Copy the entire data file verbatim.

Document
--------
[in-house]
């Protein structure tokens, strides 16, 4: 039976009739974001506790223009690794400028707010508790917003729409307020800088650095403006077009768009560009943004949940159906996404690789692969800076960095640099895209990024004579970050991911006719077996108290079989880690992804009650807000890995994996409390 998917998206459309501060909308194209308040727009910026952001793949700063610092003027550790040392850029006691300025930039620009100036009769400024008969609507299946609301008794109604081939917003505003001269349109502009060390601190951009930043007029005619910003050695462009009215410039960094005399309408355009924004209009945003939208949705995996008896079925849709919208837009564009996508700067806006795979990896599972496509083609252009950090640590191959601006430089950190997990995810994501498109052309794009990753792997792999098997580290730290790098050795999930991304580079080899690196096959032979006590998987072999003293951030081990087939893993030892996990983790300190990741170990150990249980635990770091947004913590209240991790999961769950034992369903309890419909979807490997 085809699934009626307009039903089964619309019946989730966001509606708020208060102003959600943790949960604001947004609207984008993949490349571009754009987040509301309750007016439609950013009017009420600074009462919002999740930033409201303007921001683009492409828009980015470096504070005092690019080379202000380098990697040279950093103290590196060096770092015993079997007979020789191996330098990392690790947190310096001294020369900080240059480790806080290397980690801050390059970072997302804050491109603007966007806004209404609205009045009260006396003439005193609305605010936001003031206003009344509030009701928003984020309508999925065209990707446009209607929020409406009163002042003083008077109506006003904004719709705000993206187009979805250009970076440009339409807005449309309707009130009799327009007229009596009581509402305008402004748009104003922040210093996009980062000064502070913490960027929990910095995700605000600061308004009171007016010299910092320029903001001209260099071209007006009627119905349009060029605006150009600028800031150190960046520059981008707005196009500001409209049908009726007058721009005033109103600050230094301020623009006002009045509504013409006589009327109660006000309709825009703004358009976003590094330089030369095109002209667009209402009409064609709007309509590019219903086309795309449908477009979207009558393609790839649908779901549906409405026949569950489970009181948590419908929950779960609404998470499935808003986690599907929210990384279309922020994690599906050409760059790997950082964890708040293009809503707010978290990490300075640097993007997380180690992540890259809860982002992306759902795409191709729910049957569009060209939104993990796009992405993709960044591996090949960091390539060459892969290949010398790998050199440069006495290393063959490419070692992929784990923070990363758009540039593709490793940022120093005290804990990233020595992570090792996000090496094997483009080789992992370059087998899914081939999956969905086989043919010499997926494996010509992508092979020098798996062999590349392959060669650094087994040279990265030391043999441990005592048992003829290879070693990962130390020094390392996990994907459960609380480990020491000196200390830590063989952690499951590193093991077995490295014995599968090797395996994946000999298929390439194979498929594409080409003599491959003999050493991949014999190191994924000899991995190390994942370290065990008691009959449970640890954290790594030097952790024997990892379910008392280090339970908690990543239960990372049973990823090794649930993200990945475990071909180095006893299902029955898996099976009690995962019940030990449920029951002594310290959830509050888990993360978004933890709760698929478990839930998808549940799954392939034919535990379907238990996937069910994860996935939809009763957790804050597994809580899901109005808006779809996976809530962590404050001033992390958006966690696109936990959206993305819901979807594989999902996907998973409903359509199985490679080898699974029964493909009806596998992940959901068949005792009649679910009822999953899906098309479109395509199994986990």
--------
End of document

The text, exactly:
[in-house]
């Protein structure tokens, strides 16, 4: 039976009739974001506790223009690794400028707010508790917003729409307020800088650095403006077009768009560009943004949940159906996404690789692969800076960095640099895209990024004579970050991911006719077996108290079989880690992804009650807000890995994996409390 998917998206459309501060909308194209308040727009910026952001793949700063610092003027550790040392850029006691300025930039620009100036009769400024008969609507299946609301008794109604081939917003505003001269349109502009060390601190951009930043007029005619910003050695462009009215410039960094005399309408355009924004209009945003939208949705995996008896079925849709919208837009564009996508700067806006795979990896599972496509083609252009950090640590191959601006430089950190997990995810994501498109052309794009990753792997792999098997580290730290790098050795999930991304580079080899690196096959032979006590998987072999003293951030081990087939893993030892996990983790300190990741170990150990249980635990770091947004913590209240991790999961769950034992369903309890419909979807490997 085809699934009626307009039903089964619309019946989730966001509606708020208060102003959600943790949960604001947004609207984008993949490349571009754009987040509301309750007016439609950013009017009420600074009462919002999740930033409201303007921001683009492409828009980015470096504070005092690019080379202000380098990697040279950093103290590196060096770092015993079997007979020789191996330098990392690790947190310096001294020369900080240059480790806080290397980690801050390059970072997302804050491109603007966007806004209404609205009045009260006396003439005193609305605010936001003031206003009344509030009701928003984020309508999925065209990707446009209607929020409406009163002042003083008077109506006003904004719709705000993206187009979805250009970076440009339409807005449309309707009130009799327009007229009596009581509402305008402004748009104003922040210093996009980062000064502070913490960027929990910095995700605000600061308004009171007016010299910092320029903001001209260099071209007006009627119905349009060029605006150009600028800031150190960046520059981008707005196009500001409209049908009726007058721009005033109103600050230094301020623009006002009045509504013409006589009327109660006000309709825009703004358009976003590094330089030369095109002209667009209402009409064609709007309509590019219903086309795309449908477009979207009558393609790839649908779901549906409405026949569950489970009181948590419908929950779960609404998470499935808003986690599907929210990384279309922020994690599906050409760059790997950082964890708040293009809503707010978290990490300075640097993007997380180690992540890259809860982002992306759902795409191709729910049957569009060209939104993990796009992405993709960044591996090949960091390539060459892969290949010398790998050199440069006495290393063959490419070692992929784990923070990363758009540039593709490793940022120093005290804990990233020595992570090792996000090496094997483009080789992992370059087998899914081939999956969905086989043919010499997926494996010509992508092979020098798996062999590349392959060669650094087994040279990265030391043999441990005592048992003829290879070693990962130390020094390392996990994907459960609380480990020491000196200390830590063989952690499951590193093991077995490295014995599968090797395996994946000999298929390439194979498929594409080409003599491959003999050493991949014999190191994924000899991995190390994942370290065990008691009959449970640890954290790594030097952790024997990892379910008392280090339970908690990543239960990372049973990823090794649930993200990945475990071909180095006893299902029955898996099976009690995962019940030990449920029951002594310290959830509050888990993360978004933890709760698929478990839930998808549940799954392939034919535990379907238990996937069910994860996935939809009763957790804050597994809580899901109005808006779809996976809530962590404050001033992390958006966690696109936990959206993305819901979807594989999902996907998973409903359509199985490679080898699974029964493909009806596998992940959901068949005792009649679910009822999953899906098309479109395509199994986990």